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We are pleased to introduce Advances in Econometrics Volume 29: Essays in Honor of Jerry Hausman. This volume contains research papers on the theory and practice of…
We are pleased to introduce Advances in Econometrics Volume 29: Essays in Honor of Jerry Hausman. This volume contains research papers on the theory and practice of econometrics that are linked to, or related to, or inspired by the work of Jerry Hausman. We have divided the contributions into three sections: Estimation, Panel Data and Specification Testing. A visit to Professor Hausman's web page (http://economics.mit.edu/faculty/hausman) will show that he has published extensively in these three areas. His remarkable influence is outlined in “The Diffusion of Hausman's Econometric Ideas” by Zapata and Caminita. Their paper is presented first, before the sections, as it examines way the diffusion of Jerry Hausman's econometric ideas using citation counts, citing authors, and source journals of his most referenced citers.
I would like to thank Carter Hill and other people at LSU who helped organize a very enjoyable conference on the Hausman Specification Test in February 2012. Many of the chapters in this volume were given at the conference. I was pleased to be around many friends at the conference, and I found the chapters very interesting. I especially appreciate the chapter by Professor Hector Zapata and Ms. Cristina Camanita, which considered the diffusion of my econometrics ideas. In particular, I did not know that these techniques were widely used in other disciplines. I found their approach very innovative and very interesting.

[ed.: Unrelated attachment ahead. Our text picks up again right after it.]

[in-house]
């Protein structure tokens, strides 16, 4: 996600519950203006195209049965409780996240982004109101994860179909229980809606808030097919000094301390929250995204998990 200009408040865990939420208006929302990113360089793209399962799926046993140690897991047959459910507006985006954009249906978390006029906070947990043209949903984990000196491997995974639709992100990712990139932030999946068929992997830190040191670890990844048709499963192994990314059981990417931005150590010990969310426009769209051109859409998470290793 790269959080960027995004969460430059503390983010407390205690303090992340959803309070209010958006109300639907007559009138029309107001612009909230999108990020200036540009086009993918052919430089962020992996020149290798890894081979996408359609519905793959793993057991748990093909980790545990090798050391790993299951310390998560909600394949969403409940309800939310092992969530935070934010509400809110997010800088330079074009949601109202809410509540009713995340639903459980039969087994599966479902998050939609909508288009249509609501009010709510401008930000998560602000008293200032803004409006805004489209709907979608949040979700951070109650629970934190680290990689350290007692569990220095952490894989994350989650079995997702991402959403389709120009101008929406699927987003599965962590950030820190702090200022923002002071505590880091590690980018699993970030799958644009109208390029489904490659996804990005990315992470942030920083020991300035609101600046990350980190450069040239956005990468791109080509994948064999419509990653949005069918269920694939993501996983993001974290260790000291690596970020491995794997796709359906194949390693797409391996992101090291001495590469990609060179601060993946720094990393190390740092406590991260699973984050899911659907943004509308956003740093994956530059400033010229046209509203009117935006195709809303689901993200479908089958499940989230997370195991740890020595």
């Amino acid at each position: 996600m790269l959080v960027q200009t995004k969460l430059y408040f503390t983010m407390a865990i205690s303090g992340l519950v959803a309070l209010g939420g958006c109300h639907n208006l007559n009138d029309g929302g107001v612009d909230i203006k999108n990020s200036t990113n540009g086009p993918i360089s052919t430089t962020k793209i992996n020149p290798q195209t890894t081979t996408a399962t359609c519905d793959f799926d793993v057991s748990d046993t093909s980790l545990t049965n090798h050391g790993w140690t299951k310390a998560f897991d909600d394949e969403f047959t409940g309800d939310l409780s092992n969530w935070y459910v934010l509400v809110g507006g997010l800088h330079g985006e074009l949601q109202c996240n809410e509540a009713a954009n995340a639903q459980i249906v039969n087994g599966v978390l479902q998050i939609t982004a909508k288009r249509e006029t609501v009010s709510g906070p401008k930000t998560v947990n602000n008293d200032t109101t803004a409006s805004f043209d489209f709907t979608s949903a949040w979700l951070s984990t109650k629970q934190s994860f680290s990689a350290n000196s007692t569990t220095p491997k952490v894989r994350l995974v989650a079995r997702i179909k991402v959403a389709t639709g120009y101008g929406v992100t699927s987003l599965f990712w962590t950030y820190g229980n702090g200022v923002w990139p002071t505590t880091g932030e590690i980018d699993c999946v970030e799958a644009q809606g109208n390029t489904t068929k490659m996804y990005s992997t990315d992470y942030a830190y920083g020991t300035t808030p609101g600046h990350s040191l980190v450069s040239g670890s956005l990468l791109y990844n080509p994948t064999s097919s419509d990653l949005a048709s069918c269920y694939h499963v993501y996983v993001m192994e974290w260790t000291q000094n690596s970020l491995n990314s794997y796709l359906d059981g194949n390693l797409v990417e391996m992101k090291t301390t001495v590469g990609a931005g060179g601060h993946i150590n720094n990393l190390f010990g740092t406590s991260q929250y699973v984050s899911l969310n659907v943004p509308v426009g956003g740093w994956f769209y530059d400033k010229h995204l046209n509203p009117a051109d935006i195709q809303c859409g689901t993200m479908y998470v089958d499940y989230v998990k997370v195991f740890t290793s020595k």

We provide straightforward new nonparametric methods for testing conditional independence using local polynomial quantile regression, allowing weakly dependent data…
We provide straightforward new nonparametric methods for testing conditional independence using local polynomial quantile regression, allowing weakly dependent data. Inspired by Hausman's (1978) specification testing ideas, our methods essentially compare two collections of estimators that converge to the same limits under correct specification (conditional independence) and that diverge under the alternative. To establish the properties of our estimators, we generalize the existing nonparametric quantile literature not only by allowing for dependent heterogeneous data but also by establishing a weak consistency rate for the local Bahadur representation that is uniform in both the conditioning variables and the quantile index. We also show that, despite our nonparametric approach, our tests can detect local alternatives to conditional independence that decay to zero at the parametric rate. Our approach gives the first nonparametric tests for time-series conditional independence that can detect local alternatives at the parametric rate. Monte Carlo simulations suggest that our tests perform well in finite samples. We apply our test to test for a key identifying assumption in the literature on nonparametric, nonseparable models by studying the returns to schooling.
This paper examines the diffusion of Jerry Hausman's econometric ideas using citation counts, citing authors, and source journals of his most referenced citers…